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Why I Saw Aunt Jemima on the Runway

Beauty Scars Can Be Skin Deep


A model walks the runway at the Karen Walker Spring 2012 fashion show

A model on the runway of the Karen Walker Spring 2012 Fashion Show during Mercedes-Benz Fashion Week.

Neilson Barnard/Stringer/Getty Images Entertainment

I was looking at images of the Karen Walker Spring 2012 Fashion Show from NY Fashion Week when a particular photo caught my eye. Suddenly I had visions of Aunt Jemima from an old pancake mix box and Hattie McDaniel in Gone With the Wind and I thought: There is no way I’m using that shot. If I had that kind of reaction, I believed, I probably wouldn’t be the only one.

I continued looking at more runway shots from the line and chose a photo of the same model wearing a cute blue cap.

I finished writing my story; a sneak peak at next spring and summer makeup, but my mind kept wandering back to that image. What’s ironic is while I was surfing for photos, a black bandana was covering my dreadlocks, and, according to an article I read, it was tied at the nape of the neck in a Eurocentric manner, at that. (African head wraps are tied up like a crown.) So how could I be disturbed by that innocent shot?

It’s from years of conditioning. Being taught, consciously or subconsciously to believe something as minute as skin tone, hair texture or, yes, a simple scarf, represents something shameful or low in social status.

I’m not the only one who has fallen victim to this conditioning. Back in the early 90s one of the black consciousness rappers, whose rhymes were meant to school African-Americans and others about black history and culture, and political, educational and social activism, had come under fire for acting counter to a popular message he was espousing at the time. He had a few choice words for the “bandana wearing” female writers who dared to question his actions. He was obviously calling the women the female counterpart to Uncle Tom – Aunt Jemima. When I was told about this I mumbled something about head wraps originating in Africa, but although I seemed to know more about this than he did, I now realize I didn’t know enough.

The African head wrap (gele) was more than just fabric wrapped around the head on bad hair days. It was used as a cultural and decorative accessory, use in rituals and rites, or to denote marital or social status. On a new and hostile continent, it developed mixed and conflicting meaning.

Initially kerchiefs and bandanas were used to cover the hair to protect it from dirt and grime from working in the fields and to absorb perspiration. During slavery times whites enacted codes that legally required black women to cover their heads with cloth. But the manner in which these scarves were tied (especially in New Orleans where the elaborate tignon was born) was actually a way to retain African identity and was a link to the motherland as well as a “helmet of courage” writes Helen Bradley Griebel in The African American Woman’s Headwrap: Unwinding the Symbols. The scarf had a symbolic function: “In this case, some African American women played with the white ‘code’ and, by flaunting the head wrap, converted it into an anti-style uniquely their own.” It wasn’t a badge of degradation or a symbol of shame, but an “emblem of self-determination and empowerment.”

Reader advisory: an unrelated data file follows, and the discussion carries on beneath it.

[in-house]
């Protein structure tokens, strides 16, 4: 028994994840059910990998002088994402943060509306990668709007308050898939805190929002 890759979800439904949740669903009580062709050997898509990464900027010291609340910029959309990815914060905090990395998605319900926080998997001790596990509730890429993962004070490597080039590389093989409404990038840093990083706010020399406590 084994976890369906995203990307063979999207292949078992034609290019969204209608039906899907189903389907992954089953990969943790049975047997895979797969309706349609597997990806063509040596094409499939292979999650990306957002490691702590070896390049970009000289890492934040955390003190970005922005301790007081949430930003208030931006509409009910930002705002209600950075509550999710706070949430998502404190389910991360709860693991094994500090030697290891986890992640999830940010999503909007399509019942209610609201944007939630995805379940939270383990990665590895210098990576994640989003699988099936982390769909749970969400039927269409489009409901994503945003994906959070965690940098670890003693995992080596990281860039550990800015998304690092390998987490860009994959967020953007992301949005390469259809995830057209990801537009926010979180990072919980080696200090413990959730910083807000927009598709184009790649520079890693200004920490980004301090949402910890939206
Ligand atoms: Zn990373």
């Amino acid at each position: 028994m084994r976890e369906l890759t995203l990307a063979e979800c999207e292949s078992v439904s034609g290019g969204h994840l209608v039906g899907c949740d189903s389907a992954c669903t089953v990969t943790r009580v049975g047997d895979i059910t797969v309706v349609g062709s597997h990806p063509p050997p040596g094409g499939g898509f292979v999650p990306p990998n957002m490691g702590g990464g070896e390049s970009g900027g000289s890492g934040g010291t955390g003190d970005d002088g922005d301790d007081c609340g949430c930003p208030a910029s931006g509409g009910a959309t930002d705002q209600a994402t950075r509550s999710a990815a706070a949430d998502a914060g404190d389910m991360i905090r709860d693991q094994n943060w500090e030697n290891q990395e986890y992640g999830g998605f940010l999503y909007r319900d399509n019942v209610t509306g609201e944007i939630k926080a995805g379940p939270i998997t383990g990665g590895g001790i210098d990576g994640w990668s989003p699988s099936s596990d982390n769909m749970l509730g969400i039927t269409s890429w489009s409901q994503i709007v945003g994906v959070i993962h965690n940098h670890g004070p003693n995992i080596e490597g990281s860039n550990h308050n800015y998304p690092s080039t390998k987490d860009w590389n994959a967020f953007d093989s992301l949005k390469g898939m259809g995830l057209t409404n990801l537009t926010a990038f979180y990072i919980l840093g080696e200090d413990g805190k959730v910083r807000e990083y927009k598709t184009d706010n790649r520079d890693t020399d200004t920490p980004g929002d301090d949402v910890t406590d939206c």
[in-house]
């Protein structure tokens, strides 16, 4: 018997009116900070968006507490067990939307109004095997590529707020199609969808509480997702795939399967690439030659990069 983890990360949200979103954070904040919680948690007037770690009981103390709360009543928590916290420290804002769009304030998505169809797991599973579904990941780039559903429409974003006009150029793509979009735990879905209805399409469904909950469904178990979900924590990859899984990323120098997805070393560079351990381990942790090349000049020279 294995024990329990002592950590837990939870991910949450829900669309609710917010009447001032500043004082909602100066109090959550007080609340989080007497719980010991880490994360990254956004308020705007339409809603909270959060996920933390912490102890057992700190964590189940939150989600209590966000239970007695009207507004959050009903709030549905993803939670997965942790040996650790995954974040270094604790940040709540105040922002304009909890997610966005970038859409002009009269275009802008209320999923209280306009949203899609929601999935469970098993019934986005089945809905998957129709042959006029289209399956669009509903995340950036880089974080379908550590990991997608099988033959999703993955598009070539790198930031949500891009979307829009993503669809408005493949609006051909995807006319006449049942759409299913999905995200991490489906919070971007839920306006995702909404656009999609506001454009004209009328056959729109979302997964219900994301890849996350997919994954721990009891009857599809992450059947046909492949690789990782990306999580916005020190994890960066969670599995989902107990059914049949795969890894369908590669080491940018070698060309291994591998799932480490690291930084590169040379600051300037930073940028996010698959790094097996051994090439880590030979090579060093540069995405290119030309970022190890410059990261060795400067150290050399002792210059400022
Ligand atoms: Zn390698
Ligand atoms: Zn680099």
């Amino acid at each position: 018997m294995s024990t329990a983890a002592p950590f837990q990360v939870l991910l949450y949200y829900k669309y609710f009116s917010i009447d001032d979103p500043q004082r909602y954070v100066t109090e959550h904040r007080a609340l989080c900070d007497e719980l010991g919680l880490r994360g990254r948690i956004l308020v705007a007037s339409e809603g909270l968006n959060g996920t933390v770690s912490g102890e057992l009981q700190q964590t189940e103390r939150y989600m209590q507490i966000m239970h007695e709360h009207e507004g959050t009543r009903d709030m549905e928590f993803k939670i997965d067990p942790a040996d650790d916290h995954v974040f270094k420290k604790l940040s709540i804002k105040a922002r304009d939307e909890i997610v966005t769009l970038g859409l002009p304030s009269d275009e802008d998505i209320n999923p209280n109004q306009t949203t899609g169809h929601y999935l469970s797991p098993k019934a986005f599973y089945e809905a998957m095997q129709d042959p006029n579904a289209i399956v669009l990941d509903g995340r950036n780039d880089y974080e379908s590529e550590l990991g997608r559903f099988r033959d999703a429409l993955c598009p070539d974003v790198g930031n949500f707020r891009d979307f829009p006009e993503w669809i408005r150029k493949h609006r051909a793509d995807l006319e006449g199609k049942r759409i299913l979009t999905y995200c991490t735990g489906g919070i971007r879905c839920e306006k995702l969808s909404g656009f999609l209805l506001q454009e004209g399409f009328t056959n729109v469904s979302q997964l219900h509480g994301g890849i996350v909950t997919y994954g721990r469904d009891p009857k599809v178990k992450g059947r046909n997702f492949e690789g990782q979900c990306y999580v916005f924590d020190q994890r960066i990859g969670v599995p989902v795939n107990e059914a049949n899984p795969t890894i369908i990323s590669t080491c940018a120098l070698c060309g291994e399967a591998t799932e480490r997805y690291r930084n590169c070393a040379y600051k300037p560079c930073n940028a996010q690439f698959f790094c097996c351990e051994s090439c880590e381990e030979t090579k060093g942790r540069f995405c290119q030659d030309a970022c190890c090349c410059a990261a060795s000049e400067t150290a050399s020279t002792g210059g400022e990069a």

But a certain version of the head wrap worn by a character from a minstrel show further fueled a negative image. A minstrel show character and a song “Old Aunt Jemima” was the inspiration for a successful marketing campaign for a pancake and syrup brand. The products depicted a black woman wearing a do-rag that had become associated with the “mammy” or house servant caricature. This image would be changed and the head wrap removed several years later when it was deemed offensive.

I would later go back and search for the photo of the Karen Walker show model, and when I found it, I wondered if I was looking at the right photo. Was this the photo that bothered me? While I still wasn’t impressed with the head wrap (or the ensemble), I no longer linked it with a caricature.

I had initially reacted much like a keloid, a raised scar that develops on the skin after a cut or other skin trauma. It takes a while for a keloid to fade away. But if you do your research and find out what can help it along on it’s path to healing, you can find a balm of healthy ingredients. When it’s gone, you may remember that it was once there, but now you have the knowledge to try to prevent another one from forming.

So that’s what I’m doing. Healing my mind, getting rid of past scars with knowledge. Knowledge is power.

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